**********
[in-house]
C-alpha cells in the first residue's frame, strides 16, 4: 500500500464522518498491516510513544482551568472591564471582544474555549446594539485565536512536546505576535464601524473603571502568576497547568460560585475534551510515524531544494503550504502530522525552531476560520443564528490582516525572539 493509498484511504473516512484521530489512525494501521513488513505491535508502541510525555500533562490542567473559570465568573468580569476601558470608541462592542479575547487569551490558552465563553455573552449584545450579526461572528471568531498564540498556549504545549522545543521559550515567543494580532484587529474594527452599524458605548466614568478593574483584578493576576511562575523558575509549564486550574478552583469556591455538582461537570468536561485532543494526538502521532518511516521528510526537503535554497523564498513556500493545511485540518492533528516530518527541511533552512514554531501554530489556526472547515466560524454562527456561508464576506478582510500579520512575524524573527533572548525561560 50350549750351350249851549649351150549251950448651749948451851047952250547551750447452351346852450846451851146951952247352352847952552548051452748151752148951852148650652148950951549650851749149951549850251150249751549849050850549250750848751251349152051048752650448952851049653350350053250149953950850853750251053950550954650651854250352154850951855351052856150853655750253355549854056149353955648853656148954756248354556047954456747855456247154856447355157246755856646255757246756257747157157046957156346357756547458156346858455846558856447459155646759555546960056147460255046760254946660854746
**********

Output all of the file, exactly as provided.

[in-house]
C-alpha cells in the first residue's frame, strides 16, 4: 500500500464522518498491516510513544482551568472591564471582544474555549446594539485565536512536546505576535464601524473603571502568576497547568460560585475534551510515524531544494503550504502530522525552531476560520443564528490582516525572539 493509498484511504473516512484521530489512525494501521513488513505491535508502541510525555500533562490542567473559570465568573468580569476601558470608541462592542479575547487569551490558552465563553455573552449584545450579526461572528471568531498564540498556549504545549522545543521559550515567543494580532484587529474594527452599524458605548466614568478593574483584578493576576511562575523558575509549564486550574478552583469556591455538582461537570468536561485532543494526538502521532518511516521528510526537503535554497523564498513556500493545511485540518492533528516530518527541511533552512514554531501554530489556526472547515466560524454562527456561508464576506478582510500579520512575524524573527533572548525561560 50350549750351350249851549649351150549251950448651749948451851047952250547551750447452351346852450846451851146951952247352352847952552548051452748151752148951852148650652148950951549650851749149951549850251150249751549849050850549250750848751251349152051048752650448952851049653350350053250149953950850853750251053950550954650651854250352154850951855351052856150853655750253355549854056149353955648853656148954756248354556047954456747855456247154856447355157246755856646255757246756257747157157046957156346357756547458156346858455846558856447459155646759555546960056147460255046760254946660854746